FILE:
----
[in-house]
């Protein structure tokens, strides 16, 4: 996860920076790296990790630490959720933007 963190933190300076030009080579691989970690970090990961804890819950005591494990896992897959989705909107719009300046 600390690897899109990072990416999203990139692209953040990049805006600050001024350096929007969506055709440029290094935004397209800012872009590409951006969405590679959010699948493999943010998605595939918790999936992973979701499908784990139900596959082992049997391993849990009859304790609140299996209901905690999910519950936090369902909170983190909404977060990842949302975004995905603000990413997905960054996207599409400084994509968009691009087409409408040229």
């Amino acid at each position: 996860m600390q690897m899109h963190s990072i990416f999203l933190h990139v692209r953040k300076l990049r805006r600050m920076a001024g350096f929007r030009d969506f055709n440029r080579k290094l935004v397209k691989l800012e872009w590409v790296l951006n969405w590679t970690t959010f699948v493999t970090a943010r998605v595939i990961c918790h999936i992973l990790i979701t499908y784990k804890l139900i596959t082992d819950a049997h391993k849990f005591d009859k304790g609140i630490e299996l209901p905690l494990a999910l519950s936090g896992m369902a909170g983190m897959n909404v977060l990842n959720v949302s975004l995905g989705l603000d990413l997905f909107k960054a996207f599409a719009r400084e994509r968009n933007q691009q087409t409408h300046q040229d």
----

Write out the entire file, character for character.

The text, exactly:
[in-house]
């Protein structure tokens, strides 16, 4: 996860920076790296990790630490959720933007 963190933190300076030009080579691989970690970090990961804890819950005591494990896992897959989705909107719009300046 600390690897899109990072990416999203990139692209953040990049805006600050001024350096929007969506055709440029290094935004397209800012872009590409951006969405590679959010699948493999943010998605595939918790999936992973979701499908784990139900596959082992049997391993849990009859304790609140299996209901905690999910519950936090369902909170983190909404977060990842949302975004995905603000990413997905960054996207599409400084994509968009691009087409409408040229």
């Amino acid at each position: 996860m600390q690897m899109h963190s990072i990416f999203l933190h990139v692209r953040k300076l990049r805006r600050m920076a001024g350096f929007r030009d969506f055709n440029r080579k290094l935004v397209k691989l800012e872009w590409v790296l951006n969405w590679t970690t959010f699948v493999t970090a943010r998605v595939i990961c918790h999936i992973l990790i979701t499908y784990k804890l139900i596959t082992d819950a049997h391993k849990f005591d009859k304790g609140i630490e299996l209901p905690l494990a999910l519950s936090g896992m369902a909170g983190m897959n909404v977060l990842n959720v949302s975004l995905g989705l603000d990413l997905f909107k960054a996207f599409a719009r400084e994509r968009n933007q691009q087409t409408h300046q040229d």